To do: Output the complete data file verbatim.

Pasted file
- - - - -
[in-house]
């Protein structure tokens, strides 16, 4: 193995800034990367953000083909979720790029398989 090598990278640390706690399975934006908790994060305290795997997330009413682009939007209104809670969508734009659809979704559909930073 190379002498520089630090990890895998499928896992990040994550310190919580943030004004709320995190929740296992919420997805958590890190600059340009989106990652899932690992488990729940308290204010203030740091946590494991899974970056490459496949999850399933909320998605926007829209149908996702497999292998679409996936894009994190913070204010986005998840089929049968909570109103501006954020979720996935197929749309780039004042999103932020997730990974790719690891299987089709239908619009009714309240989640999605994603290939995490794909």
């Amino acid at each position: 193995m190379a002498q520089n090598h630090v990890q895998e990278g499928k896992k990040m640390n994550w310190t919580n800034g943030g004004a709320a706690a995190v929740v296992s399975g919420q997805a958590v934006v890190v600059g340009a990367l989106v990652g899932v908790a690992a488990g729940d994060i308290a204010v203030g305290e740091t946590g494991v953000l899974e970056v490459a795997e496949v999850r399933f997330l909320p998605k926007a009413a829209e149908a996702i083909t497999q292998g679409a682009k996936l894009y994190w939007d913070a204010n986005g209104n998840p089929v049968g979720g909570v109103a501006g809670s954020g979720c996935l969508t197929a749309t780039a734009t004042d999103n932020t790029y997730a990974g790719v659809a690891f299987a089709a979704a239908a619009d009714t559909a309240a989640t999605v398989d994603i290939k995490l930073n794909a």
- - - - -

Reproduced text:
[in-house]
């Protein structure tokens, strides 16, 4: 193995800034990367953000083909979720790029398989 090598990278640390706690399975934006908790994060305290795997997330009413682009939007209104809670969508734009659809979704559909930073 190379002498520089630090990890895998499928896992990040994550310190919580943030004004709320995190929740296992919420997805958590890190600059340009989106990652899932690992488990729940308290204010203030740091946590494991899974970056490459496949999850399933909320998605926007829209149908996702497999292998679409996936894009994190913070204010986005998840089929049968909570109103501006954020979720996935197929749309780039004042999103932020997730990974790719690891299987089709239908619009009714309240989640999605994603290939995490794909």
């Amino acid at each position: 193995m190379a002498q520089n090598h630090v990890q895998e990278g499928k896992k990040m640390n994550w310190t919580n800034g943030g004004a709320a706690a995190v929740v296992s399975g919420q997805a958590v934006v890190v600059g340009a990367l989106v990652g899932v908790a690992a488990g729940d994060i308290a204010v203030g305290e740091t946590g494991v953000l899974e970056v490459a795997e496949v999850r399933f997330l909320p998605k926007a009413a829209e149908a996702i083909t497999q292998g679409a682009k996936l894009y994190w939007d913070a204010n986005g209104n998840p089929v049968g979720g909570v109103a501006g809670s954020g979720c996935l969508t197929a749309t780039a734009t004042d999103n932020t790029y997730a990974g790719v659809a690891f299987a089709a979704a239908a619009d009714t559909a309240a989640t999605v398989d994603i290939k995490l930073n794909a």